As in the device that allows a semi-automatic rifle to mimic the firing capacity of an automatic rifle. 12 bump stock devices were found on firearms in Paddock's hotel room following the shooting massacre, and have been largely associated with the high injury and death tolls from the October 1 shooting.
Concerns have been so severe that the topic of bump stock has even triggered the first bipartisan response to the shooting. On October 10, Republican Congressman Carlos Curbelo of Florida and Massachusetts Democrat Seth Moulton introduced a House bill to ban the manufacturing, sale and possession of bump stock and any other mechanisms that increase the rate of fire of a semiautomatic rifle. Democratic Senator Dianne Feinstein introduced a similar bill on October 4.
But bipartisan support in the House and a strong push from Democrats in the Senate may not be enough to keep these bills alive. The Daily Beast reported that Hill aides see no indication that the House Judiciary Committee will take on Curbelo's bill, and the Senate may run into a similar situation, even if Democrats succeed in beefing up bipartisan support in the upper chamber.
Legislative efforts were derailed earlier this month when the NRA and Republicans including Paul Ryan suggested that the Bureau of Alcohol, Tobacco, Firearms and Explosives should take on bump stock through executive action, sidestepping legislative plans. This is bad news for regulation advocates, since the ATF Association has said the bureau doesn't actually have the legal authority to regulate firearm accessories. A shift to ATF also opens up bump stock regulation to lengthy legal battles, and the possibility of being overturned by future administration.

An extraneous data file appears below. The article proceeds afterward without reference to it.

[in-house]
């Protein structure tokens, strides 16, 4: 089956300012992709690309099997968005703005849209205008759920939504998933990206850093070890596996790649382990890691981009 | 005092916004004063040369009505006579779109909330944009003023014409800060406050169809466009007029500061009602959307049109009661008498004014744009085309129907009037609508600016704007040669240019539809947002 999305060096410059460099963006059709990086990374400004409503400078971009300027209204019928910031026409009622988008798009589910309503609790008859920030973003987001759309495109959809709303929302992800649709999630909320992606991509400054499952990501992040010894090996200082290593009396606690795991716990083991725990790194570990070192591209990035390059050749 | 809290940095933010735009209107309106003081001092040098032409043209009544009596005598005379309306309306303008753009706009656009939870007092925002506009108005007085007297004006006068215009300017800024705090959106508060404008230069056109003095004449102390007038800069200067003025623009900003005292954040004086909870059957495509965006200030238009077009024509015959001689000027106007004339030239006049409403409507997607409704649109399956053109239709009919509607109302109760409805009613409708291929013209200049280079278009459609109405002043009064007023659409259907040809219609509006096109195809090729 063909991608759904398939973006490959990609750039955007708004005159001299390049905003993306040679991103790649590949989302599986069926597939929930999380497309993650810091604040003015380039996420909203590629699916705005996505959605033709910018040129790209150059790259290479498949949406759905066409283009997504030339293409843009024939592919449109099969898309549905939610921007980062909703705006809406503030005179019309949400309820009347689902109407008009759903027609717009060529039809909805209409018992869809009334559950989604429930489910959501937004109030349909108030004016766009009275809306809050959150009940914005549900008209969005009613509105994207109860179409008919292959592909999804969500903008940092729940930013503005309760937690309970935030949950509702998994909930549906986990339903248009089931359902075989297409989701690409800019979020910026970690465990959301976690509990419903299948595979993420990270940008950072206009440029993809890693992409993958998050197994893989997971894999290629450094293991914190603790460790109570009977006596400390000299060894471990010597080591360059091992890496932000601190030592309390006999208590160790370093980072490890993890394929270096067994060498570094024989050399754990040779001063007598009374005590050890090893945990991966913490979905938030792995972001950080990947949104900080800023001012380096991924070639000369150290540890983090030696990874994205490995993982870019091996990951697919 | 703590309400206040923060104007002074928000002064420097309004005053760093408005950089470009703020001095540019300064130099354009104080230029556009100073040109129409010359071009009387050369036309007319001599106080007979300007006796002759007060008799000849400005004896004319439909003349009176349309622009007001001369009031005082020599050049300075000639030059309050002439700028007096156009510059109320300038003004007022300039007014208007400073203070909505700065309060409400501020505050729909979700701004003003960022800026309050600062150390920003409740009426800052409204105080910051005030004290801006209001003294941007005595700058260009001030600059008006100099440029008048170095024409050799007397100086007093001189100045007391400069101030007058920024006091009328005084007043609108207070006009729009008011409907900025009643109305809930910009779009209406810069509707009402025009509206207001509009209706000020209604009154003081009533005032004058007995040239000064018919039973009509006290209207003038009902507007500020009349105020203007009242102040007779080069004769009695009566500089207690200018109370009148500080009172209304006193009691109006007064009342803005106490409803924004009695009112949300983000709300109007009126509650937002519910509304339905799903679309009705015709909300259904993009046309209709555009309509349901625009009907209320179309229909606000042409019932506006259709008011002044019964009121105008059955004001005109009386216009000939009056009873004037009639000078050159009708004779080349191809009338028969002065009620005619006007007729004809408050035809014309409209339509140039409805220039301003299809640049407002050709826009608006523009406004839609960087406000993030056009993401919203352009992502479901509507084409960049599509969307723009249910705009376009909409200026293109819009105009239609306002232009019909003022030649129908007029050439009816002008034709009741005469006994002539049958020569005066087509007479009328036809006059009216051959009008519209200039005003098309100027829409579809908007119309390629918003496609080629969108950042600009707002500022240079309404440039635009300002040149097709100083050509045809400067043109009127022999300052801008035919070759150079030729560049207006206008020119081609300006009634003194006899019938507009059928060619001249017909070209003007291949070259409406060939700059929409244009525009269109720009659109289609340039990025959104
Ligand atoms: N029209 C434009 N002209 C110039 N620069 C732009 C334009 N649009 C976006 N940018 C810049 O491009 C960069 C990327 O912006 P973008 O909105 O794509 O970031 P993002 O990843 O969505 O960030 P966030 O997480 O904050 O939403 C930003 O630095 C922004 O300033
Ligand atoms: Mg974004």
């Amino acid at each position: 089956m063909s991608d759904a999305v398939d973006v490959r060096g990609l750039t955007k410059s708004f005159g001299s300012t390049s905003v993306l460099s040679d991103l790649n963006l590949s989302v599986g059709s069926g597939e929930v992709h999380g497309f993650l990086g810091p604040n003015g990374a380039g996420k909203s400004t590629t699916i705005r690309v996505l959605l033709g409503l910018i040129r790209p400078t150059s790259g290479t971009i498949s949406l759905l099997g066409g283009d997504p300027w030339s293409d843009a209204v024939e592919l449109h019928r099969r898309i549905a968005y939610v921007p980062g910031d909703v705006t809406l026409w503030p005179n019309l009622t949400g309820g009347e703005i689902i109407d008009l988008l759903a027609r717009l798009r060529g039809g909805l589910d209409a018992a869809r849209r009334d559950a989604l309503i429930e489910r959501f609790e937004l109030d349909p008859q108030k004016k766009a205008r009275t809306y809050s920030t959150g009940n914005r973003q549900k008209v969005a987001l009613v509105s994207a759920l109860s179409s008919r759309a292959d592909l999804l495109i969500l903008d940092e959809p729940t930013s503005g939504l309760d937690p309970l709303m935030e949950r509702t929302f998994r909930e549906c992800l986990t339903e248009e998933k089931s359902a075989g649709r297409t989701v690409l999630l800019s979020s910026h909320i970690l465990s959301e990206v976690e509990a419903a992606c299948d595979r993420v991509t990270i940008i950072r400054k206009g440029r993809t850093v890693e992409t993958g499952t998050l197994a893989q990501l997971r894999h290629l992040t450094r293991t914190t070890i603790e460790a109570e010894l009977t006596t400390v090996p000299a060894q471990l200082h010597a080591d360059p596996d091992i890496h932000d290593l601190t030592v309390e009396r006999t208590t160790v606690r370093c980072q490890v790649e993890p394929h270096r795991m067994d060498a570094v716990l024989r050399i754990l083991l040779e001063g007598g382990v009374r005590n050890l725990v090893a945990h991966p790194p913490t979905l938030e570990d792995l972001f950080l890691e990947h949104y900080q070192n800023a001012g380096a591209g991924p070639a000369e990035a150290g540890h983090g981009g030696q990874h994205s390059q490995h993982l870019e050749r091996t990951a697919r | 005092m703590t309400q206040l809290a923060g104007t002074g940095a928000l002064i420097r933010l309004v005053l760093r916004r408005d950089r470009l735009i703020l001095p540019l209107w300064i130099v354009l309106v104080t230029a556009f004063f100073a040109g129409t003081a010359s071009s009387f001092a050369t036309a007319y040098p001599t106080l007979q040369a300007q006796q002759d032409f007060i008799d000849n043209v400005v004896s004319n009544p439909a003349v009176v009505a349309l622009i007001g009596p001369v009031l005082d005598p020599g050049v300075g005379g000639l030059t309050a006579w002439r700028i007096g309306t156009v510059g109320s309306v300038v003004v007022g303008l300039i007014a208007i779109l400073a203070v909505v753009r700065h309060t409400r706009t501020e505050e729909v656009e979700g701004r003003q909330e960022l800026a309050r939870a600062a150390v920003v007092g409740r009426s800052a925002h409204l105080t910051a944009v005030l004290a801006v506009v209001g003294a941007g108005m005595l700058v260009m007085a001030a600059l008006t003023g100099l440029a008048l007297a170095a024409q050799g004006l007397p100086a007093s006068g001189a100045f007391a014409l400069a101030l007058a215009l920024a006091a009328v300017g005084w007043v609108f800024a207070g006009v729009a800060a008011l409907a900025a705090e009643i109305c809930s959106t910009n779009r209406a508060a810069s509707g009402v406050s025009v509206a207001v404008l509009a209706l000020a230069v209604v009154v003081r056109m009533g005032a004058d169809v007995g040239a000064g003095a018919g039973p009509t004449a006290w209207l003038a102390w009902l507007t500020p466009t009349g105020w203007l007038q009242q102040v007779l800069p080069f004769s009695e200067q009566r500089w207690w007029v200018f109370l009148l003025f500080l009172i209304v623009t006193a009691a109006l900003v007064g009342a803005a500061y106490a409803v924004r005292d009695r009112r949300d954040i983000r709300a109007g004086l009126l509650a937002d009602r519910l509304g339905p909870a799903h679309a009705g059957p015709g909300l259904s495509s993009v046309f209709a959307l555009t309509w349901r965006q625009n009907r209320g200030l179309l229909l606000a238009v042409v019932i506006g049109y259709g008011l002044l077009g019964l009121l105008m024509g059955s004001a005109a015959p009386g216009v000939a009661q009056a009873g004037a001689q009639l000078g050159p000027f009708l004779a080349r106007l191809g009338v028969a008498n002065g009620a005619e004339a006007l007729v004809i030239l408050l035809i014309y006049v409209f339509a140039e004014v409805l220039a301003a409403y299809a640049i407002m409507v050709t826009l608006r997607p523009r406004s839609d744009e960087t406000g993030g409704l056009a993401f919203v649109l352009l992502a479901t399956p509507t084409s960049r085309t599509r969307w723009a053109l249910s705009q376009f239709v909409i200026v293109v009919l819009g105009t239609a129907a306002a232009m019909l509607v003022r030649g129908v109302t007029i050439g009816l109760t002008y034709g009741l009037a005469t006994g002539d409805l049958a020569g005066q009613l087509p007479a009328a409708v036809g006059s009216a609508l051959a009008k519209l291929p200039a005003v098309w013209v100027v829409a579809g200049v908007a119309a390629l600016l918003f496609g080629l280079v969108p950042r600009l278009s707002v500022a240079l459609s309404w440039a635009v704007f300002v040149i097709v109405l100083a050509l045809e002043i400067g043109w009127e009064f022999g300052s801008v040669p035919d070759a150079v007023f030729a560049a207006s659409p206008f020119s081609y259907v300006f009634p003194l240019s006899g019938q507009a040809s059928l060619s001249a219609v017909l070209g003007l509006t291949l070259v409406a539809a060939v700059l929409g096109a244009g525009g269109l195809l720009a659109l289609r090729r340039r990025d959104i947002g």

2. Regulating Large Capacity Ammunition Feeding Devices
Senator Bob Menendez, who introduced the Senate bill, described magazines, belts, and other feeding devices that hold 11 or more rounds as being designed to shoot "en masse." He also noted that Paddock was found to have hundreds of rounds of ammunition in the hotel room he had rented before carrying out the shooting in Las Vegas.
If it got the votes to pass, the Keep America Safe Act would not regulate large capacity ammunition feeding devices purchased before the bill's enactment date.
3. Denying Guns to Suspected Terrorists
This month's shooting has revived the long standing call to ban the sale of firearms to people known or suspected as terrorists under the Attorney General's judgement.